Engage Your Community

The following tips will help you draft and deliver climate change messages that engage your community and inspire action:

Incorporate Climate Change Messages into Programs That Already Exist.

Establishing a new program to specifically address climate change may tax the time and resources of many land trusts. Rather than launching new programs or publications, try incorporating climate change concepts into outreach programs, walks, and communications materials that already exist. Focus on what your land trust already does well. Then, improve it by adding a climate change element.

Speak Simply. Avoid Jargon.

Climate change is a complex process, and many of the scientific terms are unfamiliar. Skip the jargon and focus on terms we can all understand — temperatures will get warmer, winters will be shorter, sea level will be higher, and so on. Introduce more complex terms by slowly building a climate change vocabulary. Use that vocabulary to focus on examples of the effects of climate change at a local level.

Make It Local. Make It Real.

Climate change is a global challenge, and many of the most dramatic impacts — drought in Africa, ice melt at the poles — are far removed from our everyday lives. Few Americans understand how climate change could possibly affect them at home, at work or in their communities. As a result, many simply ignore climate change. Make climate change real — and impossible to ignore — by focusing on how climate change impacts will affect the people, places and environment in your local community. Adapt your message to your community, and to what your community members care about. For example, land trusts near popular trout streams might want to talk about how the coldwater fish will decline or disperse as water temperatures rise. Likewise, land trusts in New England may want to highlight the fact that rising temperatures may push the maple syrup industry out of New Hampshire and Vermont, and into Canada.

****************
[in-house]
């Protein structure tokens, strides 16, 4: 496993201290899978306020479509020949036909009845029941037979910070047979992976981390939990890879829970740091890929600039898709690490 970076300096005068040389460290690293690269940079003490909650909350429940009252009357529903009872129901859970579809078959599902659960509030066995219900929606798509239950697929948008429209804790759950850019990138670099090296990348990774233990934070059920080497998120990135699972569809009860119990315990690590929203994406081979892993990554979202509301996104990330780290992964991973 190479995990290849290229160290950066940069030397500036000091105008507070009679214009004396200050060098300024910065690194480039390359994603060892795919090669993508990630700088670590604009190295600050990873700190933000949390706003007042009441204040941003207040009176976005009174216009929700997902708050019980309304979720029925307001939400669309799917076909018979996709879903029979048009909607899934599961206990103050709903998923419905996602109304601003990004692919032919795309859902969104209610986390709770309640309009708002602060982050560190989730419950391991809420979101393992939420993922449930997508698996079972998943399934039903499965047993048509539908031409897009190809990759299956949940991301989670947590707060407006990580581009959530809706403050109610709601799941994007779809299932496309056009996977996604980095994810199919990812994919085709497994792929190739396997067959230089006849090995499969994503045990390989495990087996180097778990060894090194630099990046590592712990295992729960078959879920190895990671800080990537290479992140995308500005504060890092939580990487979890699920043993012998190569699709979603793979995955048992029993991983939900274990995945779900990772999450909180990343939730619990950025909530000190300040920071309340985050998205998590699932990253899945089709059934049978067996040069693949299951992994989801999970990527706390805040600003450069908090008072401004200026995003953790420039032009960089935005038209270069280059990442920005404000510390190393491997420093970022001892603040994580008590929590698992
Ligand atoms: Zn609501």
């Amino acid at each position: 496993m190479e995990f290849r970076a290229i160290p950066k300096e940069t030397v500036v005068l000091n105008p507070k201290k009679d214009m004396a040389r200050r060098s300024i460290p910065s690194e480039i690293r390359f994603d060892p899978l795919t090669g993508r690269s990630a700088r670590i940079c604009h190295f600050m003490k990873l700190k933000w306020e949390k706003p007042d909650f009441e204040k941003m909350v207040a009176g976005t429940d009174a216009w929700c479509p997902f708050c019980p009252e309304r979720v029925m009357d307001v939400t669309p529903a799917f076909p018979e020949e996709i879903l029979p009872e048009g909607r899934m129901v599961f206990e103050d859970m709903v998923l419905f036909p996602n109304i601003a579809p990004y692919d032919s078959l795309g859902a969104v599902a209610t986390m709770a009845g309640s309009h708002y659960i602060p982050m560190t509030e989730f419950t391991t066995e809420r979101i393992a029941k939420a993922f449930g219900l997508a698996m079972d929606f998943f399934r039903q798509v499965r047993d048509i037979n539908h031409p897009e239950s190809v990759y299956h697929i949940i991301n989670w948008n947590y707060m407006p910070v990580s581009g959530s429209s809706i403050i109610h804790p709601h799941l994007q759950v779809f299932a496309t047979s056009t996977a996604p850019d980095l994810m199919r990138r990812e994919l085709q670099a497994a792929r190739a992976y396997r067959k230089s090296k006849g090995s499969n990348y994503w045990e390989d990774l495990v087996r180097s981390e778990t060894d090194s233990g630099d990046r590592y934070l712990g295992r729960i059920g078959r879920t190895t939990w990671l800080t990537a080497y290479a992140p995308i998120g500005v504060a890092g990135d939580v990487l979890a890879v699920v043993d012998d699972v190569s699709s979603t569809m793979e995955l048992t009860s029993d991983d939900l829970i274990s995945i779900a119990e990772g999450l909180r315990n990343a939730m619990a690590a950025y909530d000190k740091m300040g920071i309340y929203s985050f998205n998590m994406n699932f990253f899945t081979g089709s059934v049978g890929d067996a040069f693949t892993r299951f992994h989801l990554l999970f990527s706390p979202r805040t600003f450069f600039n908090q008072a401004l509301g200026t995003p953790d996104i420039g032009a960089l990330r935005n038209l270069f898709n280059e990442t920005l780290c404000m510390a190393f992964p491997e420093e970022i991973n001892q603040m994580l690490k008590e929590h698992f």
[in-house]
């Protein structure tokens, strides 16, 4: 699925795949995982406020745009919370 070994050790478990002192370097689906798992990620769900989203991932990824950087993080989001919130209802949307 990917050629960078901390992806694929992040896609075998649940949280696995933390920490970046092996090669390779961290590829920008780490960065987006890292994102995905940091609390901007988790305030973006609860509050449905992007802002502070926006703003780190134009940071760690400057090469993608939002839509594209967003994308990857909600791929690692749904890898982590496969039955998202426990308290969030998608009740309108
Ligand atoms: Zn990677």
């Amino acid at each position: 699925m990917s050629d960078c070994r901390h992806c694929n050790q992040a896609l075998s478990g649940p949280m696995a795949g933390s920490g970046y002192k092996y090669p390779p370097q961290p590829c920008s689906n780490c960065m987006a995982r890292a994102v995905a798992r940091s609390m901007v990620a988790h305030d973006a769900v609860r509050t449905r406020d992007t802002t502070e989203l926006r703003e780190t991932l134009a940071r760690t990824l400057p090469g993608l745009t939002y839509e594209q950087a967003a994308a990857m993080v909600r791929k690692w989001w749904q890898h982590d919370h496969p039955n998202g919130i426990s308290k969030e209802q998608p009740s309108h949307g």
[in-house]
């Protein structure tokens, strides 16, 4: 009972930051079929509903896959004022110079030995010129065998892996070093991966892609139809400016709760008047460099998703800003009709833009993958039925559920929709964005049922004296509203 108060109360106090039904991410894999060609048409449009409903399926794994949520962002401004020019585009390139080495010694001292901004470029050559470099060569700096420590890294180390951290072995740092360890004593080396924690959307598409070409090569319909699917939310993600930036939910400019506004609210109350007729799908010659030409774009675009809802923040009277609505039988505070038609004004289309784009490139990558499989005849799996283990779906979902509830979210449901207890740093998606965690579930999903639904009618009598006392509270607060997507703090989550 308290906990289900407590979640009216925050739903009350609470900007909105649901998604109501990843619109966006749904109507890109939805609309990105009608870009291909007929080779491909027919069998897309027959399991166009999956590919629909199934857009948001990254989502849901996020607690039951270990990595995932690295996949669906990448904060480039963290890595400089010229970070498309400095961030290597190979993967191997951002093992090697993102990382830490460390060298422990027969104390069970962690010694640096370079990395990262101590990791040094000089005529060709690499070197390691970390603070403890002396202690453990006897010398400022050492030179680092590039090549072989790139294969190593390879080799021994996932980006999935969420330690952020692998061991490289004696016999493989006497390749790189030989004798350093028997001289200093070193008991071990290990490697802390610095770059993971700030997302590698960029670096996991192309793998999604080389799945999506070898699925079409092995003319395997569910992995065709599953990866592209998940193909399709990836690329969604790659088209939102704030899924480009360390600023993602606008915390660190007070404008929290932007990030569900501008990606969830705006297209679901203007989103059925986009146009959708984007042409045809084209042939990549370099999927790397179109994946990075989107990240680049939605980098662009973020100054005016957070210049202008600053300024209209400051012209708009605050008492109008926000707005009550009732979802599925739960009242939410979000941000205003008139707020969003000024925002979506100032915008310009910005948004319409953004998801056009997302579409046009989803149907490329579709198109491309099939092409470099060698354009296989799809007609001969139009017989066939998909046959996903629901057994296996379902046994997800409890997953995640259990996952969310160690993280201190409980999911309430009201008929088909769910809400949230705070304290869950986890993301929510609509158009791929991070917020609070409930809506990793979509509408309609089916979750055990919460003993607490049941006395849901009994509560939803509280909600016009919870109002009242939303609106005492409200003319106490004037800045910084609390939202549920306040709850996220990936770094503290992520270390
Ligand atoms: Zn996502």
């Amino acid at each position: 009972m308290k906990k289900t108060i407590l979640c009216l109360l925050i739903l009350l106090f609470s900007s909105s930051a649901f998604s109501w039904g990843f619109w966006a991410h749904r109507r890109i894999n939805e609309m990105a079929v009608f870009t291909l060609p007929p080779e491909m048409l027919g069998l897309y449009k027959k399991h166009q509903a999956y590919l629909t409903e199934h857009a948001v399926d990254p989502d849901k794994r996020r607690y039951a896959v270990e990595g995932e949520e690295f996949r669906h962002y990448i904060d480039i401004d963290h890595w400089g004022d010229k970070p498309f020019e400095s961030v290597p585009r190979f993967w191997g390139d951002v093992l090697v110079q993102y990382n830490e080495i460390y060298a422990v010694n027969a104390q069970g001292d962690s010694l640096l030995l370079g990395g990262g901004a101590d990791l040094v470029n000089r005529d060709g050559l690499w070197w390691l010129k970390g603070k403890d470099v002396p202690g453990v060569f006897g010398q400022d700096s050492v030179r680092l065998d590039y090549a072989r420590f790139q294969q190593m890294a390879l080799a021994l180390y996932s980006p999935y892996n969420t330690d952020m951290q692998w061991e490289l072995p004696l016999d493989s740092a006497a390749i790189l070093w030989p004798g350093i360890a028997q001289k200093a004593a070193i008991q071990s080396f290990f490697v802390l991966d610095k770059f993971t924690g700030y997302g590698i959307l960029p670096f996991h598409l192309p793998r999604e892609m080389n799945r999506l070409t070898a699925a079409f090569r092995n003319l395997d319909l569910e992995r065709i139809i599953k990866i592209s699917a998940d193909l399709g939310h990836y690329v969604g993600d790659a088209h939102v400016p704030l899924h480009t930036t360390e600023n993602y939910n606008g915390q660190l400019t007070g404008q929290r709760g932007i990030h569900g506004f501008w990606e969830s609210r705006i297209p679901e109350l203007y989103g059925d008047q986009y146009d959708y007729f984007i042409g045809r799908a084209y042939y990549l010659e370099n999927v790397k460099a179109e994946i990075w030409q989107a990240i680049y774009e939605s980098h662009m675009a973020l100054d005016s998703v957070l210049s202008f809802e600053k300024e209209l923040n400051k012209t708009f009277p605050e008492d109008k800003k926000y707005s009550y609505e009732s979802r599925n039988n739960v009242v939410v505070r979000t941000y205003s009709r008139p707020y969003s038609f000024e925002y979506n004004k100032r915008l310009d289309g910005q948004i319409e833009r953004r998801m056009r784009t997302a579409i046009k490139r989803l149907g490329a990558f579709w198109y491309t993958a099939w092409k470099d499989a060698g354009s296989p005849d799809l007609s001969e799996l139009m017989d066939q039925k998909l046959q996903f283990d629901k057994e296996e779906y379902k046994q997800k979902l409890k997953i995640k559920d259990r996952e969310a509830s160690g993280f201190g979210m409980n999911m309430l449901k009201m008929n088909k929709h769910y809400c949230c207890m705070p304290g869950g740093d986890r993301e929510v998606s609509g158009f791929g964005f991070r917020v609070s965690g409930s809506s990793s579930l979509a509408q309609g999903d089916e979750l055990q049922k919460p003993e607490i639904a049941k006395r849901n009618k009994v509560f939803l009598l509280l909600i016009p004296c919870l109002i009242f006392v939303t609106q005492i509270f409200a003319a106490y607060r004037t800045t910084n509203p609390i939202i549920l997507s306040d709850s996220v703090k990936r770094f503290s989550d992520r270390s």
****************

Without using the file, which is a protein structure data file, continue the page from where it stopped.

Empower Your Audience to Take Action. Give Them the Opportunity to Make a Difference.

The largeness of climate change can be paralyzing. After all, how can one person’s actions make a difference when the problem reaches clear around the globe? Motivate your community by focusing on actions with local results and tangible benefits. Empower people to take action by highlighting the many things — big and small — people can do to improve their environment and mitigate causes and effects of climate change at a local level. People naturally feel more engaged when they are empowered to make a difference.

Focus on the Things People Care About

Emotional connections are powerful. When something we care about is threatened, we respond. When climate change threatens the things we care about, it becomes real. Land trusts already excel at helping people fall in love with the land around them. By focusing on the threats to that land — for example, climate change will harm this thing that you care about — land trusts inspire their audience to care about climate change and to take action.

Be Sensitive to Individual and Community Values

Each land trust has a unique constituency. Values are important. Listen carefully to your audience, and adjust your land trust’s actions and discussions accordingly. By listening to your audience, you will be able to craft climate change messaging that resonates with your community. Consider the following tips:

  • Focus on facts, rather than opinions.
  • Avoid politicizing issues.
  • Find values and language that people can relate to.
  • If the phrase climate change does not work with your audience, consider using another term or phrase. For example:  “our moral responsibility to be good stewards”, “energy independence”, “building a sustainable community”, or “creating green jobs”.
  • Finally, remember that sensitivity is not passivity. It is important to listen to your community’s values, but it is equally important to take action.

Communicate Your Message

You needn’t re-invent the wheel. Instead, consider incorporating climate change messaging into existing education and outreach work. For example:

  • Dedicate a column or photo in each newsletter to a local landmark, plant, or animal that is affected by climate change. Highlight any connections with your land trust’s work. Include tips for how your readers can help.
  • Commit to a community-based climate action project, and publicize your commitment through a public event, declaration or pledge. Distribute materials about your pledge to your members and community via your website, newsletter, mail or a press release.
  • Incorporate climate change messaging whenever relevant. For example, when talking with your community about invasive species, mention how climate change is allowing many invasives to spread further north.
  • Create a simple presentation on climate change impacts in the land trust service area, and share this with members and supporters, as well as local politicians and policymakers.
  • Invite climate change experts to speak at an event, or to lead a field trip or volunteer activity.
  • After the land trust has led by example, urge local government to commit to a climate change community declaration or pledge.